Thanks to everyone who attended our 2019 TCSA Conference! We had a record crowd of over 1700 attendees and an extremely high level of engagement from our attendees, whether it was in attendance at breakout sessions, prowling the exhibit hall, or enjoying the 80’s prom with the Spazmatics!
While it’s fresh on your mind, if you attended the conference, would you mind taking a few minutes to complete our conference survey? We want to make next year’s conference even better, so your feedback is extremely important. Speaking of next year – we’ll be back again at the JW Marriott San Antonio Hill Country Resort for TCSA Conference 2020 from September 30th – October 2nd, so save the date!
The 2019 conference app has been updated with additional presenter slides. Even though the conference is over (and even if you didn’t attend the conference), you can access the presenter slides and the information they contain. If you haven’t loaded the app or if you accidentally deleted it, you can find the download here.
Several new training webinars are available on our on-demand learning zone. One new addition is Reporting Requirements for Educator Misconduct which details your responsibilities as a school leader when instances of potential educator misconduct arise. Presented by TCSA Attorney Elizabeth Cross, this course discusses responsibilities for educators under TAC Chapter 153 and 249, and well as TEC Chapter 22 and HB 3. In addition, an updated presentation on Proposed Changes to the Charter School Performance Framework will be presented as a webinar on November 7 and available in our on-demand portal on November 12th.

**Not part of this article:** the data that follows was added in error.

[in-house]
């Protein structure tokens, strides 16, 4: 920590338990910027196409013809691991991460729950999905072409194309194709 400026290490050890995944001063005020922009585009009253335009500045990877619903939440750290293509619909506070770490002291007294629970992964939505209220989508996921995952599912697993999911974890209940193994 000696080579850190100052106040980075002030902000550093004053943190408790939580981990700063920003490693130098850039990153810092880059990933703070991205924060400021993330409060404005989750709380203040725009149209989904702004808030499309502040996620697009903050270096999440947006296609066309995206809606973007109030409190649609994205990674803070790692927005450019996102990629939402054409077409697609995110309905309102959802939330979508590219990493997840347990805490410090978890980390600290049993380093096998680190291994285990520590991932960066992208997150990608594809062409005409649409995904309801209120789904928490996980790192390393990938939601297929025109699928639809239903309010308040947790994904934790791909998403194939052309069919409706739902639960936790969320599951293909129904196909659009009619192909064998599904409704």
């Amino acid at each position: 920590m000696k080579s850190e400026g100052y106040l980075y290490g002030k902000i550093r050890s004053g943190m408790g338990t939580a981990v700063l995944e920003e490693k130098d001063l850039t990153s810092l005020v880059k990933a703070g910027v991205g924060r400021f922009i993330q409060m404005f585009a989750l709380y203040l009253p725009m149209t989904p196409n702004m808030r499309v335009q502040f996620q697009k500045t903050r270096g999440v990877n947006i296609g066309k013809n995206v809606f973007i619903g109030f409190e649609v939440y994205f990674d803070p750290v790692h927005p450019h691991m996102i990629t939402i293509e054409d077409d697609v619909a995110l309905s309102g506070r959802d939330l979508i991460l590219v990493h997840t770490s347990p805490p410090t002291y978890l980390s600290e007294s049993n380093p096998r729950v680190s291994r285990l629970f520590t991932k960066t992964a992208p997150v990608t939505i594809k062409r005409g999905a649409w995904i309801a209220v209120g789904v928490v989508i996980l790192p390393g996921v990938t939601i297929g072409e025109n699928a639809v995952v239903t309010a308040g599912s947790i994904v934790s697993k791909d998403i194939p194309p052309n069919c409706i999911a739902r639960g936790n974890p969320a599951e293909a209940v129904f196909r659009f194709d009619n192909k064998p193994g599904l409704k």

Did you know that all of our on-demand course content is available free to TCSA member schools? Whether you are a CEO/Superintendent, Principal, Board Member or CFO, you can find courses in our Training Zone that will help you meet your Commissioner’s Credit training requirements. Let me know how I can help you access the training content you need.
Don’t you wish there could be a one-stop shop to receive excellent professional training, earn Commissioner Credit hours, listen to inspiring speakers, learn about the latest educational tools, and enjoy world-class accommodations and food? Stop wishing – you can get all of that and more at the 2019 TCSA Conference October 28th-30th in San Antonio!
The 2019 Conference will feature two inspiring keynote speakers, Laura Vanderkamm and Richard Whitmire. There will be professional learning opportunities with 74 breakout sessions divided into eight learning strands – Student Success and Learning, Leadership and Coaching, Advocacy and Communications, Finance and Operations, Governance and Law, Marketing and Engagement, Strategic Planning, and Safety and Security. Each session will award Commissioner’s Credit training hours in one of the seven credit categories as spelled out in 19 TAC 100.1102-1105, and school leaders can receive their complete 15-hour training credit update through their attendance at the conference sessions.
In addition, on Tuesday October 29th we will feature our popular 6-hour board workshop where board members can meet their annual training credit requirement, with targeted governance training in School Finance, Academic Accountability, the Charter School Performance Framework, Health and Safety, Special Populations, and Superintendent Evaluations; all with an emphasis on updates from the 86th legislative session. Also on Monday afternoon we will provide a two-hour Superintendent Workshop to address hot-button topics directly related to maximizing your effectiveness as a school leader.